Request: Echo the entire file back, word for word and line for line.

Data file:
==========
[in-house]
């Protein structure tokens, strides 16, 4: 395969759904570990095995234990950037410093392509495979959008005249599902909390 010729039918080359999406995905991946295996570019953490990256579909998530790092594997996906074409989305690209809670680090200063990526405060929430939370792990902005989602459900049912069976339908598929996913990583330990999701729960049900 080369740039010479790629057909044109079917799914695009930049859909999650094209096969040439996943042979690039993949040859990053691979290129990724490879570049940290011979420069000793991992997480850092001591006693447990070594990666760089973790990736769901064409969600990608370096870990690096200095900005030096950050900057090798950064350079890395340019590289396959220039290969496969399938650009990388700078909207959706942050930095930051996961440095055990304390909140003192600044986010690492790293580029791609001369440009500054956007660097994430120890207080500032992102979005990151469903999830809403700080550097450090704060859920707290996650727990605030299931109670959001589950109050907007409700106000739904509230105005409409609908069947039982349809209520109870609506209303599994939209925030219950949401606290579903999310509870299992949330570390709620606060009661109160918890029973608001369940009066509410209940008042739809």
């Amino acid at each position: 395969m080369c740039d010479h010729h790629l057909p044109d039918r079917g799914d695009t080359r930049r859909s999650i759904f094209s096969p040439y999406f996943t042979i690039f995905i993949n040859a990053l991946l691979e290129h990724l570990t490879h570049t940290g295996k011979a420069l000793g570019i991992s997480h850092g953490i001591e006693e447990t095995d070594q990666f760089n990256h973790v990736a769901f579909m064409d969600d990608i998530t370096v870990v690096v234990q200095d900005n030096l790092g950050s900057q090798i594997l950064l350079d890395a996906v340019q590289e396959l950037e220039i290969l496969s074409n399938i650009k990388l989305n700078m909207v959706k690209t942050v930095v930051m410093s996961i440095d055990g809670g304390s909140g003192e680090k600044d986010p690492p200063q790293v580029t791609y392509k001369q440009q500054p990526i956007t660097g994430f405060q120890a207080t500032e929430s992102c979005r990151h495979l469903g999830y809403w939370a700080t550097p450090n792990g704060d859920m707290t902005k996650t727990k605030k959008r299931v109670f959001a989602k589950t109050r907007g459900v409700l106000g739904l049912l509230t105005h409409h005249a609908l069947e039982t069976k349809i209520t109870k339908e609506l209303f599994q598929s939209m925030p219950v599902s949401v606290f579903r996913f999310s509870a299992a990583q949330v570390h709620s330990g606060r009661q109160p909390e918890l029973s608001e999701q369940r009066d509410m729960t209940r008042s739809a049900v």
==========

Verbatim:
[in-house]
């Protein structure tokens, strides 16, 4: 395969759904570990095995234990950037410093392509495979959008005249599902909390 010729039918080359999406995905991946295996570019953490990256579909998530790092594997996906074409989305690209809670680090200063990526405060929430939370792990902005989602459900049912069976339908598929996913990583330990999701729960049900 080369740039010479790629057909044109079917799914695009930049859909999650094209096969040439996943042979690039993949040859990053691979290129990724490879570049940290011979420069000793991992997480850092001591006693447990070594990666760089973790990736769901064409969600990608370096870990690096200095900005030096950050900057090798950064350079890395340019590289396959220039290969496969399938650009990388700078909207959706942050930095930051996961440095055990304390909140003192600044986010690492790293580029791609001369440009500054956007660097994430120890207080500032992102979005990151469903999830809403700080550097450090704060859920707290996650727990605030299931109670959001589950109050907007409700106000739904509230105005409409609908069947039982349809209520109870609506209303599994939209925030219950949401606290579903999310509870299992949330570390709620606060009661109160918890029973608001369940009066509410209940008042739809």
């Amino acid at each position: 395969m080369c740039d010479h010729h790629l057909p044109d039918r079917g799914d695009t080359r930049r859909s999650i759904f094209s096969p040439y999406f996943t042979i690039f995905i993949n040859a990053l991946l691979e290129h990724l570990t490879h570049t940290g295996k011979a420069l000793g570019i991992s997480h850092g953490i001591e006693e447990t095995d070594q990666f760089n990256h973790v990736a769901f579909m064409d969600d990608i998530t370096v870990v690096v234990q200095d900005n030096l790092g950050s900057q090798i594997l950064l350079d890395a996906v340019q590289e396959l950037e220039i290969l496969s074409n399938i650009k990388l989305n700078m909207v959706k690209t942050v930095v930051m410093s996961i440095d055990g809670g304390s909140g003192e680090k600044d986010p690492p200063q790293v580029t791609y392509k001369q440009q500054p990526i956007t660097g994430f405060q120890a207080t500032e929430s992102c979005r990151h495979l469903g999830y809403w939370a700080t550097p450090n792990g704060d859920m707290t902005k996650t727990k605030k959008r299931v109670f959001a989602k589950t109050r907007g459900v409700l106000g739904l049912l509230t105005h409409h005249a609908l069947e039982t069976k349809i209520t109870k339908e609506l209303f599994q598929s939209m925030p219950v599902s949401v606290f579903r996913f999310s509870a299992a990583q949330v570390h709620s330990g606060r009661q109160p909390e918890l029973s608001e999701q369940r009066d509410m729960t209940r008042s739809a049900v």